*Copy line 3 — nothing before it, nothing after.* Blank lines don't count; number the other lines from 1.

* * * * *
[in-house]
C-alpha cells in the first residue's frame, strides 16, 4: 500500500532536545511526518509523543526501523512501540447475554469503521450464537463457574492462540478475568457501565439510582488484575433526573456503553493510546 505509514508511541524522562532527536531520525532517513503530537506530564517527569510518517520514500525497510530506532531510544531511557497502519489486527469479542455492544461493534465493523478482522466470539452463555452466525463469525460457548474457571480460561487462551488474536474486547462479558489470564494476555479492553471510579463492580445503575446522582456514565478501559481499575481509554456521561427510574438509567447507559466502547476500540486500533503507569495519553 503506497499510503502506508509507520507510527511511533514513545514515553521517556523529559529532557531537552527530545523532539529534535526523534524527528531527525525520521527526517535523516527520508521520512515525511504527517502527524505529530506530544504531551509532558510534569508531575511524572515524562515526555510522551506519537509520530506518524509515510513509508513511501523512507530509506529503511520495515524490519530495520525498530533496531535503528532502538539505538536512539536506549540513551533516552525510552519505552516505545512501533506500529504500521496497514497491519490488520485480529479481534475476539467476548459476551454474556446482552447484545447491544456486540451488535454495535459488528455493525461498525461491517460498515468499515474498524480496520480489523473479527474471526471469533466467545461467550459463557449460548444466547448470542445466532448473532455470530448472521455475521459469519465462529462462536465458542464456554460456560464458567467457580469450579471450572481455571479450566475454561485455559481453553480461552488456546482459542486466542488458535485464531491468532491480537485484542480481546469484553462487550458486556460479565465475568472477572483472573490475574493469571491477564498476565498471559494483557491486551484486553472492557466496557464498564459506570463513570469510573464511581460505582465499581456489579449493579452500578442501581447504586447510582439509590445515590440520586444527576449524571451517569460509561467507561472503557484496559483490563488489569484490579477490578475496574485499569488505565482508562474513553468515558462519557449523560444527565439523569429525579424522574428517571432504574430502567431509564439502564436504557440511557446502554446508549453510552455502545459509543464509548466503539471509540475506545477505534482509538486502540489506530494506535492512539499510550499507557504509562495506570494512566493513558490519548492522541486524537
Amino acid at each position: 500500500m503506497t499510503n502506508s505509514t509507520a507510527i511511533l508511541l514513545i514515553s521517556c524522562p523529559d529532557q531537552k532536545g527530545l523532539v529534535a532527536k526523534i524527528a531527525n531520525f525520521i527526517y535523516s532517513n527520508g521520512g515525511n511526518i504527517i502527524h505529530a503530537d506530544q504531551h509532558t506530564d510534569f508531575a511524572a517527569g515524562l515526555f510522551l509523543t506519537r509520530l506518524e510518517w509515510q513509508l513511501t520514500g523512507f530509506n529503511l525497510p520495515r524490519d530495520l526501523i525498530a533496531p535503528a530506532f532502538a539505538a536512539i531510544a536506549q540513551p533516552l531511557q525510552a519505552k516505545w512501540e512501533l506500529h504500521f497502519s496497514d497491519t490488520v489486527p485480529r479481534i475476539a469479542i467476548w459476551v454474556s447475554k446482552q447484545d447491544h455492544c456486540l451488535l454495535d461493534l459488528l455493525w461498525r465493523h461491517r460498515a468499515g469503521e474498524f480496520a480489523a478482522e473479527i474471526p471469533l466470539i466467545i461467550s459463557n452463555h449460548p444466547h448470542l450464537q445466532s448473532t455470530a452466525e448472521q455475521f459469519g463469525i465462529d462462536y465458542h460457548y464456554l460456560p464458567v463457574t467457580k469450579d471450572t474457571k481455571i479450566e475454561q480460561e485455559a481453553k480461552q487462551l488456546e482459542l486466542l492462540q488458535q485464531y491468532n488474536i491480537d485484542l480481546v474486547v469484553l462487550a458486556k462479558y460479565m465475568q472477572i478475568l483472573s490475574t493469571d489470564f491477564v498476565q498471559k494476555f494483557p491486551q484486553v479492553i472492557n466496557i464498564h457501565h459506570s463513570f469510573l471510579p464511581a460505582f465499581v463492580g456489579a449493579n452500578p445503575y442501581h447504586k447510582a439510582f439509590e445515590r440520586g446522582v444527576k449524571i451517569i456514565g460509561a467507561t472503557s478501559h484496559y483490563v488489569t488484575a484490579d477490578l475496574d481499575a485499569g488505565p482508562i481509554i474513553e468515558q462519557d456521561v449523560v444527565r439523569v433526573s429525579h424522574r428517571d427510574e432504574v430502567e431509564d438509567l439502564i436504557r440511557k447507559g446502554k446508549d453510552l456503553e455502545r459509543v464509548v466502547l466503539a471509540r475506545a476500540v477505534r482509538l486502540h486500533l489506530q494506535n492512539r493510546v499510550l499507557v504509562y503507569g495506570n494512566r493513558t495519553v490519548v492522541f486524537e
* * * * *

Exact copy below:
Amino acid at each position: 500500500m503506497t499510503n502506508s505509514t509507520a507510527i511511533l508511541l514513545i514515553s521517556c524522562p523529559d529532557q531537552k532536545g527530545l523532539v529534535a532527536k526523534i524527528a531527525n531520525f525520521i527526517y535523516s532517513n527520508g521520512g515525511n511526518i504527517i502527524h505529530a503530537d506530544q504531551h509532558t506530564d510534569f508531575a511524572a517527569g515524562l515526555f510522551l509523543t506519537r509520530l506518524e510518517w509515510q513509508l513511501t520514500g523512507f530509506n529503511l525497510p520495515r524490519d530495520l526501523i525498530a533496531p535503528a530506532f532502538a539505538a536512539i531510544a536506549q540513551p533516552l531511557q525510552a519505552k516505545w512501540e512501533l506500529h504500521f497502519s496497514d497491519t490488520v489486527p485480529r479481534i475476539a469479542i467476548w459476551v454474556s447475554k446482552q447484545d447491544h455492544c456486540l451488535l454495535d461493534l459488528l455493525w461498525r465493523h461491517r460498515a468499515g469503521e474498524f480496520a480489523a478482522e473479527i474471526p471469533l466470539i466467545i461467550s459463557n452463555h449460548p444466547h448470542l450464537q445466532s448473532t455470530a452466525e448472521q455475521f459469519g463469525i465462529d462462536y465458542h460457548y464456554l460456560p464458567v463457574t467457580k469450579d471450572t474457571k481455571i479450566e475454561q480460561e485455559a481453553k480461552q487462551l488456546e482459542l486466542l492462540q488458535q485464531y491468532n488474536i491480537d485484542l480481546v474486547v469484553l462487550a458486556k462479558y460479565m465475568q472477572i478475568l483472573s490475574t493469571d489470564f491477564v498476565q498471559k494476555f494483557p491486551q484486553v479492553i472492557n466496557i464498564h457501565h459506570s463513570f469510573l471510579p464511581a460505582f465499581v463492580g456489579a449493579n452500578p445503575y442501581h447504586k447510582a439510582f439509590e445515590r440520586g446522582v444527576k449524571i451517569i456514565g460509561a467507561t472503557s478501559h484496559y483490563v488489569t488484575a484490579d477490578l475496574d481499575a485499569g488505565p482508562i481509554i474513553e468515558q462519557d456521561v449523560v444527565r439523569v433526573s429525579h424522574r428517571d427510574e432504574v430502567e431509564d438509567l439502564i436504557r440511557k447507559g446502554k446508549d453510552l456503553e455502545r459509543v464509548v466502547l466503539a471509540r475506545a476500540v477505534r482509538l486502540h486500533l489506530q494506535n492512539r493510546v499510550l499507557v504509562y503507569g495506570n494512566r493513558t495519553v490519548v492522541f486524537e